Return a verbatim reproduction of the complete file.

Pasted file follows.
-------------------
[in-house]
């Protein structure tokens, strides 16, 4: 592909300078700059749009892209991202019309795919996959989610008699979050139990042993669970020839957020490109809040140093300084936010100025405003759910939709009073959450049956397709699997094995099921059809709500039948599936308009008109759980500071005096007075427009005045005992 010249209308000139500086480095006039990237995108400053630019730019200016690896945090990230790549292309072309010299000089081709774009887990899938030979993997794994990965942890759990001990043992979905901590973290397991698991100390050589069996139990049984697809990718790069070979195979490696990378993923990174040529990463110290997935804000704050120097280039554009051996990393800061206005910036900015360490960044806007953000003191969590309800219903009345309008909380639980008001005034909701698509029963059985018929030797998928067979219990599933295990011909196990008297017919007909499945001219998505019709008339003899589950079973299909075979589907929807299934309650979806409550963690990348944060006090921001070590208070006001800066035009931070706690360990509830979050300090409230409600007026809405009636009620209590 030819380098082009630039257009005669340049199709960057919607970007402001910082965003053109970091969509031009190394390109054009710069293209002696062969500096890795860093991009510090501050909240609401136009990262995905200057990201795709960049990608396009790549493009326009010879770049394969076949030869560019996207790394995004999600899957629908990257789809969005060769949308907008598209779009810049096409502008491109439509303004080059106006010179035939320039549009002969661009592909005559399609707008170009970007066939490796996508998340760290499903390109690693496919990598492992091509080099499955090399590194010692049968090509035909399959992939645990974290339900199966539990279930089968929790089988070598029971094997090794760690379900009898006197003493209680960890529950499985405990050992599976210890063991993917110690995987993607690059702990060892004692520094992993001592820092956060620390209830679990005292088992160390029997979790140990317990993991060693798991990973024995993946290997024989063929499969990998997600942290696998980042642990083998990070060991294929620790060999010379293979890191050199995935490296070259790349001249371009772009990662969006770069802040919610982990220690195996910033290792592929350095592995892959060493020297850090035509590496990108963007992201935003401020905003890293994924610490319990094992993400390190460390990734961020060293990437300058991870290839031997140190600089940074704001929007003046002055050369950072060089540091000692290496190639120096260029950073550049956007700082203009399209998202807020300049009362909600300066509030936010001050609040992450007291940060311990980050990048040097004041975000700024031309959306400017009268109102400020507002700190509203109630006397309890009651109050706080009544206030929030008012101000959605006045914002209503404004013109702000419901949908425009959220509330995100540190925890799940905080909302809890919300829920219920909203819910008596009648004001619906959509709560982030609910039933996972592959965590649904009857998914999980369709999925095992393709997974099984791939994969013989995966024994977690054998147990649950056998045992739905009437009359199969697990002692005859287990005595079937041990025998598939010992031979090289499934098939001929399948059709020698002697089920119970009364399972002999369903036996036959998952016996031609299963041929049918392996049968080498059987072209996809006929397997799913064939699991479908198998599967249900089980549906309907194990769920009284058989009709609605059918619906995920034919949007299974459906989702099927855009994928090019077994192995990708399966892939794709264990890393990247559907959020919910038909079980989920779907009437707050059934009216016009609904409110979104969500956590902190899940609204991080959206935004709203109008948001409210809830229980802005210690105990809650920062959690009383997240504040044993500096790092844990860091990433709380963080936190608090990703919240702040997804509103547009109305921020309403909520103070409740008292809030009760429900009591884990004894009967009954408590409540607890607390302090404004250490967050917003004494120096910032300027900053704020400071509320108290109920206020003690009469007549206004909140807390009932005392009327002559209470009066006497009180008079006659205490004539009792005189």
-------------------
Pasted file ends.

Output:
[in-house]
């Protein structure tokens, strides 16, 4: 592909300078700059749009892209991202019309795919996959989610008699979050139990042993669970020839957020490109809040140093300084936010100025405003759910939709009073959450049956397709699997094995099921059809709500039948599936308009008109759980500071005096007075427009005045005992 010249209308000139500086480095006039990237995108400053630019730019200016690896945090990230790549292309072309010299000089081709774009887990899938030979993997794994990965942890759990001990043992979905901590973290397991698991100390050589069996139990049984697809990718790069070979195979490696990378993923990174040529990463110290997935804000704050120097280039554009051996990393800061206005910036900015360490960044806007953000003191969590309800219903009345309008909380639980008001005034909701698509029963059985018929030797998928067979219990599933295990011909196990008297017919007909499945001219998505019709008339003899589950079973299909075979589907929807299934309650979806409550963690990348944060006090921001070590208070006001800066035009931070706690360990509830979050300090409230409600007026809405009636009620209590 030819380098082009630039257009005669340049199709960057919607970007402001910082965003053109970091969509031009190394390109054009710069293209002696062969500096890795860093991009510090501050909240609401136009990262995905200057990201795709960049990608396009790549493009326009010879770049394969076949030869560019996207790394995004999600899957629908990257789809969005060769949308907008598209779009810049096409502008491109439509303004080059106006010179035939320039549009002969661009592909005559399609707008170009970007066939490796996508998340760290499903390109690693496919990598492992091509080099499955090399590194010692049968090509035909399959992939645990974290339900199966539990279930089968929790089988070598029971094997090794760690379900009898006197003493209680960890529950499985405990050992599976210890063991993917110690995987993607690059702990060892004692520094992993001592820092956060620390209830679990005292088992160390029997979790140990317990993991060693798991990973024995993946290997024989063929499969990998997600942290696998980042642990083998990070060991294929620790060999010379293979890191050199995935490296070259790349001249371009772009990662969006770069802040919610982990220690195996910033290792592929350095592995892959060493020297850090035509590496990108963007992201935003401020905003890293994924610490319990094992993400390190460390990734961020060293990437300058991870290839031997140190600089940074704001929007003046002055050369950072060089540091000692290496190639120096260029950073550049956007700082203009399209998202807020300049009362909600300066509030936010001050609040992450007291940060311990980050990048040097004041975000700024031309959306400017009268109102400020507002700190509203109630006397309890009651109050706080009544206030929030008012101000959605006045914002209503404004013109702000419901949908425009959220509330995100540190925890799940905080909302809890919300829920219920909203819910008596009648004001619906959509709560982030609910039933996972592959965590649904009857998914999980369709999925095992393709997974099984791939994969013989995966024994977690054998147990649950056998045992739905009437009359199969697990002692005859287990005595079937041990025998598939010992031979090289499934098939001929399948059709020698002697089920119970009364399972002999369903036996036959998952016996031609299963041929049918392996049968080498059987072209996809006929397997799913064939699991479908198998599967249900089980549906309907194990769920009284058989009709609605059918619906995920034919949007299974459906989702099927855009994928090019077994192995990708399966892939794709264990890393990247559907959020919910038909079980989920779907009437707050059934009216016009609904409110979104969500956590902190899940609204991080959206935004709203109008948001409210809830229980802005210690105990809650920062959690009383997240504040044993500096790092844990860091990433709380963080936190608090990703919240702040997804509103547009109305921020309403909520103070409740008292809030009760429900009591884990004894009967009954408590409540607890607390302090404004250490967050917003004494120096910032300027900053704020400071509320108290109920206020003690009469007549206004909140807390009932005392009327002559209470009066006497009180008079006659205490004539009792005189």